How about some interesting historical fiction to start off the new year? Well, best selling author Tracy Chevalier is back with a novel set in 19th century England, full of fossils and friendship.
Tracy Chevalier's "Remarkable Creatures" focuses on two historical women--Mary Anning and Elizabeth Philpot, and tries to flesh out the historical accounts of the lives of these women that exists in the scientific record. The book begins when Philpot has just moved to the town of Lyme Regis, and first meets Anning. Philpot, in her late 20s, is already a spinster, and moving to Lyme from London gives her the freedom to pursue her unladylike passion for fossils. Anning has a natural gift for fossil hunting, and Philpot is quickly drawn to her. Over the next two decades these women will develop a close bond and make many fossil discoveries together. But will a force bigger than themselves--love or fame--eventually draw them apart?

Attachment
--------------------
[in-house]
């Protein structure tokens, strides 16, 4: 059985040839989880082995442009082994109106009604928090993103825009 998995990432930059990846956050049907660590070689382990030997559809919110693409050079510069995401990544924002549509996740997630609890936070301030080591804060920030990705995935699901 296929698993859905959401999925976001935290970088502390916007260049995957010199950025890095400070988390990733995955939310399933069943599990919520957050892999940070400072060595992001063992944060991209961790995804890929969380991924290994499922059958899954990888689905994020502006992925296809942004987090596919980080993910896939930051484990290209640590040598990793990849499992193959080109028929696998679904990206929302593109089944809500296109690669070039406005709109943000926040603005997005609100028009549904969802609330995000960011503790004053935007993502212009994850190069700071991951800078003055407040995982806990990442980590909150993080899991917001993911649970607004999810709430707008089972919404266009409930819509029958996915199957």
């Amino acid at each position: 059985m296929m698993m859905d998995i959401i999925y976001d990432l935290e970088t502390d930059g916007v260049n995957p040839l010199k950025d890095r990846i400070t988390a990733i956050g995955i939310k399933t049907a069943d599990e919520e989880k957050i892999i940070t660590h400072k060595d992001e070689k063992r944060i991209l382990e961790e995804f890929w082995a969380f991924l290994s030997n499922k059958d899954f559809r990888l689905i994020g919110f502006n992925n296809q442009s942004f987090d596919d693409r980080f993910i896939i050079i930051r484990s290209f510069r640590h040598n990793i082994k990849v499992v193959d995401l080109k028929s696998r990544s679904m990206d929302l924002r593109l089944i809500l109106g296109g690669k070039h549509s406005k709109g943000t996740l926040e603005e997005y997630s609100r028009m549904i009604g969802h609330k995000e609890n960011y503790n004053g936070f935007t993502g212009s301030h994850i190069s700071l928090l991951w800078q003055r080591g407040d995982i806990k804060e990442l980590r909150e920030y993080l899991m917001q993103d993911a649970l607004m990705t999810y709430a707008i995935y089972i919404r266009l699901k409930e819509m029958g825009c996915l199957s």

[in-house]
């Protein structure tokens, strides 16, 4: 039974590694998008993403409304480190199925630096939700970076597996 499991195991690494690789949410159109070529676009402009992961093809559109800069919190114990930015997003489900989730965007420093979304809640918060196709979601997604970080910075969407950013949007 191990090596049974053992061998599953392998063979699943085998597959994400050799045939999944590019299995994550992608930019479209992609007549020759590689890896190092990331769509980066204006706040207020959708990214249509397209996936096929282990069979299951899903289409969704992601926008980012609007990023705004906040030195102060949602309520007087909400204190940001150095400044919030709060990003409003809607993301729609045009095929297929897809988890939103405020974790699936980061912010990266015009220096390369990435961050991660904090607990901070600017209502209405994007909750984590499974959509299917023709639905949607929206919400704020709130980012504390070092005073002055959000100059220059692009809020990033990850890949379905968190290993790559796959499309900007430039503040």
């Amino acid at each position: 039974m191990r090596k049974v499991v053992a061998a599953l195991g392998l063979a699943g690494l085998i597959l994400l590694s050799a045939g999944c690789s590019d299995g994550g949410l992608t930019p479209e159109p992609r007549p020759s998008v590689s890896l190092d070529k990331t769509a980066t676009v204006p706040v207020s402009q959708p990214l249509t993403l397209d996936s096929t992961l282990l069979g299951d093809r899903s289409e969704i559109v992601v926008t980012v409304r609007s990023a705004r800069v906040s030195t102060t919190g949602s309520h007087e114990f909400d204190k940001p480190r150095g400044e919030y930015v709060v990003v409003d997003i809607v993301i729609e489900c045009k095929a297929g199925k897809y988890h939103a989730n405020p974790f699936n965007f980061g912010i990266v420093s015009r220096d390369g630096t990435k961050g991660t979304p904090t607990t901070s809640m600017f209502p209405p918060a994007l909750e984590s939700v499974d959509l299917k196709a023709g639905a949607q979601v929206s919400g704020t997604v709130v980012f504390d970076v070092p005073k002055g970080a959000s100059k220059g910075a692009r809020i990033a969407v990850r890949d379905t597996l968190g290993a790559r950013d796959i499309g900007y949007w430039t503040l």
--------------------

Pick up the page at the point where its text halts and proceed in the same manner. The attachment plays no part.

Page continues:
In "Remarkable Creatures" Chevalier has done a good job of taking real historical figures and crafting an interesting story around them. I had never heard of either Anning or Philpot, but I actually had seen some of the collections of fossils they contributed to at the British Museum. The novel quickly introduces you to these two women and their world, and does a good job of helping you to see the world through their eyes. I thought the most interesting dynamic of the story was how the men treated Philpot and Anning, especially how they were considered just "hunters" not real scientists because they were women. Some of the novel, particularly the love stories and jealousy did seem a bit forced, but not so much so that they ruined the rest of the story.
I would recommend this book to readers interested in women's lives during the early 19th century and to general fans of historical fiction. It was well done and an interesting quick read.